The Honest Truth, a national road safety initiative, has launched a ‘Ten Truths’ campaign focusing on the key risky driving behaviours which make young drivers vulnerable on UK roads.
Safety factors addressed by the campaign include: distractions, speed, drink driving, drug driving, fatigue, awareness of vulnerable road users and inadequate insurance of young drivers by insuring as an additional driver on a family member’s policy (fronting).
A recent poll by the AA found that drivers think the behaviour of road users, from cyclists to car drivers, has deteriorated since the COVID-19 outbreak. In the survey of nearly 20,000 AA members, one quarter of people felt that car drivers and cyclists were behaving worse now (both 25%). However, the results weren’t overwhelmingly negative. 21% of respondents felt that the behaviour of car drivers had actually improved.
Respondents who complained of worse road behaviour fell into two equal camps: those that blamed car drivers; and those pointing their fingers at cyclists. However, pedestrians were widely regarded as behaving well.
Most improved road behaviour:
Pedestrians (25% agree)
Car drivers (21% agree)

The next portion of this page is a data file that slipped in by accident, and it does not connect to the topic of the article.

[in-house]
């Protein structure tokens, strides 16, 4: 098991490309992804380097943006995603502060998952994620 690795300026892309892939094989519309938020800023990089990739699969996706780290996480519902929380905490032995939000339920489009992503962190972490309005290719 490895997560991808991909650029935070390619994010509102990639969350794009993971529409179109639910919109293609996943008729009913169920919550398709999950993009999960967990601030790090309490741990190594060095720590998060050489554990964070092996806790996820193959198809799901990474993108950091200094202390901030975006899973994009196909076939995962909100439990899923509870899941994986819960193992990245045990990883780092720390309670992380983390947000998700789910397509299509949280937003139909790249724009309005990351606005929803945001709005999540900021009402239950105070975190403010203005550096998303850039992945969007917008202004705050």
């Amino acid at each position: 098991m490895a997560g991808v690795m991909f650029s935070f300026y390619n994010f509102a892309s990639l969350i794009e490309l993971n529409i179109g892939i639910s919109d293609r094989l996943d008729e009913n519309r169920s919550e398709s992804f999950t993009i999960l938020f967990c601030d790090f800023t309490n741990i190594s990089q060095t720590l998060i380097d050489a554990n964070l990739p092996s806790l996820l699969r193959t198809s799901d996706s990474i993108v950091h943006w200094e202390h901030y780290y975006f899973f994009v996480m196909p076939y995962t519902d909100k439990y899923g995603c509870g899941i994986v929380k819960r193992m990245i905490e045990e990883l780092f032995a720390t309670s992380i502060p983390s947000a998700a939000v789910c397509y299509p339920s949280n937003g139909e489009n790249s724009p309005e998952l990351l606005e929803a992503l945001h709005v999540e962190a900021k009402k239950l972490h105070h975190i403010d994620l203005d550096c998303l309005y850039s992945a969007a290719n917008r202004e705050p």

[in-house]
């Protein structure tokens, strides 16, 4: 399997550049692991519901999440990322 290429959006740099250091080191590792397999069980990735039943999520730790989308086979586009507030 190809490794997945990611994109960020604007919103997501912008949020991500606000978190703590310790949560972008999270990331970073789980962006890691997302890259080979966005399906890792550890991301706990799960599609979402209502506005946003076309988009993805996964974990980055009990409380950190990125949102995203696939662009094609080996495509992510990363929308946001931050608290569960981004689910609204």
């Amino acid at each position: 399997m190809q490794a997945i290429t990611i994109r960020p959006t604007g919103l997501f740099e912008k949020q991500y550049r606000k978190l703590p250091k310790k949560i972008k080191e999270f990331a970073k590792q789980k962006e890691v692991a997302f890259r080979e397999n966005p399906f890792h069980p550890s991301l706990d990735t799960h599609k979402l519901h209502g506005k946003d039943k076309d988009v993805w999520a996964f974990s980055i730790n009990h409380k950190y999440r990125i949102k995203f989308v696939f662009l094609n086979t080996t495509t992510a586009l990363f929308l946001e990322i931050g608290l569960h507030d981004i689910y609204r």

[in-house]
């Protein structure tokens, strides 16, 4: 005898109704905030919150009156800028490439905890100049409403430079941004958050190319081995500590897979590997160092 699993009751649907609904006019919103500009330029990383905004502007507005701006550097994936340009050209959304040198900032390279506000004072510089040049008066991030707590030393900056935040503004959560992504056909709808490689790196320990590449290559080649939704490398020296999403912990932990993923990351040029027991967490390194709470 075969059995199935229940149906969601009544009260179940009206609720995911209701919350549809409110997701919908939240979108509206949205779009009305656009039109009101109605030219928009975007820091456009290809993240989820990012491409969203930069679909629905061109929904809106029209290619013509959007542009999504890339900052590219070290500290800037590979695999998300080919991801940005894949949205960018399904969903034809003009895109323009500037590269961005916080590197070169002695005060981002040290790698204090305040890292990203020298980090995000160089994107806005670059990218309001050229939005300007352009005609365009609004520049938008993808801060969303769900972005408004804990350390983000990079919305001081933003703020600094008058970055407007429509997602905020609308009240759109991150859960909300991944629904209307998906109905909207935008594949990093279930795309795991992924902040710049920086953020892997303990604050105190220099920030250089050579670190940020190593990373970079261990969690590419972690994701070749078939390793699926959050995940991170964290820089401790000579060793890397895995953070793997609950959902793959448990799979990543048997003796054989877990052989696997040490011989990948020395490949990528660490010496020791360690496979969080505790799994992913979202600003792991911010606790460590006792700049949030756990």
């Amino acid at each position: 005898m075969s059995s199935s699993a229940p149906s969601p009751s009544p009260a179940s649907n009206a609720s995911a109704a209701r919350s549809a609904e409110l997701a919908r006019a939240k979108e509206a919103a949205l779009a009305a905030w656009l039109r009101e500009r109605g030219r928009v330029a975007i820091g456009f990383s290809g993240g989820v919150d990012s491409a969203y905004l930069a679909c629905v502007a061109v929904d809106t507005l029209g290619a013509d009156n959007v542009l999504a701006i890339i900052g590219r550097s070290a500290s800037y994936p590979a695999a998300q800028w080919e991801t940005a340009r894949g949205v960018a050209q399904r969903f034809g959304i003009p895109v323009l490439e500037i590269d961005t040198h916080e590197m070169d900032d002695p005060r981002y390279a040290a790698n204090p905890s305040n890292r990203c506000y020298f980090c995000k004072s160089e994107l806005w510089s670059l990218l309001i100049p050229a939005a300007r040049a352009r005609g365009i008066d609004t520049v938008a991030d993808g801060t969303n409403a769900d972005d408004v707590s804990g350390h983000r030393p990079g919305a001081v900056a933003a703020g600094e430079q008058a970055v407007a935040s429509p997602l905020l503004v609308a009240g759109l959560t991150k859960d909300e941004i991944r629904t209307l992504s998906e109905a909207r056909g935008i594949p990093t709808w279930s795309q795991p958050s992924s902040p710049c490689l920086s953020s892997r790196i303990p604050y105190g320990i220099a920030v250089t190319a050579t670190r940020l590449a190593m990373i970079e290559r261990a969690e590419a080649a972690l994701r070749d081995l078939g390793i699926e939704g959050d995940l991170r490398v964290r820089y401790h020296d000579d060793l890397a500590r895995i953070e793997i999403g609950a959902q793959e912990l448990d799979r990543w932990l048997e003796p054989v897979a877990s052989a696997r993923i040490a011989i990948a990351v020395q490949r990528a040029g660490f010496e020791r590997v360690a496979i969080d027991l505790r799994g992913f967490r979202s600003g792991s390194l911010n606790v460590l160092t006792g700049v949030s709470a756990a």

HGVs (12% agree)
Most deteriorated road behaviour:
Cyclists (25% agree)
Car drivers (25% agree)
Motorcyclists (16% agree)
More than one in ten respondents (12%) said that they thought HGV drivers’ behaviour had improved since the crisis began.
Edmund King, AA president, said: “Less traffic doesn’t mean that drivers should start drag-racing at traffic lights, dangerously overtaking others or ignoring the speed limits. Drivers should also leave a wide ‘social distance’ when overtaking cyclists.” He urges drivers and cyclists to have patience and keep their distance, especially around those on family bike rides and walkers with young children.
Many police forces have reported an increase in speeding, as some drivers turn quieter roads into racetracks. The Metropolitan Police enforced 800 speeding offences last week, more than triple the total during the same period in 2019, including one driver caught doing 93mph in a 30mph zone, and 34 incidents of drivers exceeding 100mph.
When the coronavirus lockdown was first implemented, telematics data from SmartDriverClub showed an immediate 82% drop in the average number of daily customer journeys. Since April 21, SmartDriverClub have announced a steady increase in journeys with a sharp spike in the last week. The UK’s roads are getting busier, while the Department of Transport are implementing a policy to increase and widen bus and cycle lanes. Patience from all road users will be required as the nation gets moving again.